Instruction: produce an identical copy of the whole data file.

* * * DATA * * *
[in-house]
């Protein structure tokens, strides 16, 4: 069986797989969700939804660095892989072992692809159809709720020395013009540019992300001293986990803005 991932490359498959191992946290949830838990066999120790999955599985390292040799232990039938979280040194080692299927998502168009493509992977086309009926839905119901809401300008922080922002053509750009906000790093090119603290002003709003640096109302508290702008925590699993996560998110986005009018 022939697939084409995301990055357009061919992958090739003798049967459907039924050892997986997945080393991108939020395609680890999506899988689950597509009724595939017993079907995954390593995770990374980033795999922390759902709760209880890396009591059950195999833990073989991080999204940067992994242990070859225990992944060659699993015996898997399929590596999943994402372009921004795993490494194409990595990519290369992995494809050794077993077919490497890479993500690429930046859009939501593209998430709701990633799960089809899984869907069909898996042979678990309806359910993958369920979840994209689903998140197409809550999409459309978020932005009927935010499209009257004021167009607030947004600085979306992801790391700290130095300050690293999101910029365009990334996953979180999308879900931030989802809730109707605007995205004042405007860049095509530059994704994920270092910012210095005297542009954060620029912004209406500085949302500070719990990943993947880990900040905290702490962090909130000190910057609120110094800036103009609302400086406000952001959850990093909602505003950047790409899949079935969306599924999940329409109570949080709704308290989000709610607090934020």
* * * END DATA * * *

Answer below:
[in-house]
């Protein structure tokens, strides 16, 4: 069986797989969700939804660095892989072992692809159809709720020395013009540019992300001293986990803005 991932490359498959191992946290949830838990066999120790999955599985390292040799232990039938979280040194080692299927998502168009493509992977086309009926839905119901809401300008922080922002053509750009906000790093090119603290002003709003640096109302508290702008925590699993996560998110986005009018 022939697939084409995301990055357009061919992958090739003798049967459907039924050892997986997945080393991108939020395609680890999506899988689950597509009724595939017993079907995954390593995770990374980033795999922390759902709760209880890396009591059950195999833990073989991080999204940067992994242990070859225990992944060659699993015996898997399929590596999943994402372009921004795993490494194409990595990519290369992995494809050794077993077919490497890479993500690429930046859009939501593209998430709701990633799960089809899984869907069909898996042979678990309806359910993958369920979840994209689903998140197409809550999409459309978020932005009927935010499209009257004021167009607030947004600085979306992801790391700290130095300050690293999101910029365009990334996953979180999308879900931030989802809730109707605007995205004042405007860049095509530059994704994920270092910012210095005297542009954060620029912004209406500085949302500070719990990943993947880990900040905290702490962090909130000190910057609120110094800036103009609302400086406000952001959850990093909602505003950047790409899949079935969306599924999940329409109570949080709704308290989000709610607090934020």